Infinitely Polar Bear, 2015. If your dad must be bipolar, hope that he’s Mark Ruffalo.

What Happened, Miss Simone? 2015. Rare archival footage makes this compelling documentary of the legendary singer/activist Nina Simone.

Truth, 2015. What really happened to Dan Rather? His career got derailed but here he is, being played by Robert Redford.

Sweet Bean, 2015. Slow but soulful, great characters, sheer heaven for Japanophiles like me.

The Witness, 2015. Remember the 1964 murder of Kitty Genovese, whose cries for help in the streets of Queens went unheeded? This documentary by her brother sets the record straight.

Man Up, 2015. Great rom-com, thanks to gawky-to-gorgeous Lake Bell.

The Big Short, 2015. Making entertainment and some sense out of the 2008 economic crash. Pleasure from pain?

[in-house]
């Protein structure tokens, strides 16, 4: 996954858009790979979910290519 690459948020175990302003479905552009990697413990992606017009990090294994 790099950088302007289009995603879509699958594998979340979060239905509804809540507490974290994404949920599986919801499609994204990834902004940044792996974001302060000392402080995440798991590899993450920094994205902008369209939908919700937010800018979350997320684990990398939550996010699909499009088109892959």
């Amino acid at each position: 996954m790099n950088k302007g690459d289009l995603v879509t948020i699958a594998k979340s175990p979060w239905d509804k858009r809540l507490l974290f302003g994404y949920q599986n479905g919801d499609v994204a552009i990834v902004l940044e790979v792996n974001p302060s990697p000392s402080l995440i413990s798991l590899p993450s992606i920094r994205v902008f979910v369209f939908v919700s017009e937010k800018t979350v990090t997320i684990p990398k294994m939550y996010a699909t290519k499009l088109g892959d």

A Borrowed Identity, 2014. An Arab teenager raised in Israel struggles to fit into an elite school.

Short Term 12, 2013. We don’t usually go for tearjerkers but we liked this one set in a group home for teenagers.

The Dance of Reality, 2013. Pure Jodorowsky: artsy and odd but entertaining. His take on his own childhood.

A Decent Arrangement, 2011. A young Indian-American returns to India to find a bride. Nice understated romance.

Undefeated, 2011. Sweet documentary about an inner city high school football team.

Sufi Soul: The Mystical Music of Islam, 2005. Enthralling documentary on rare Sufi musicians in Egypt.

What would you add to this list?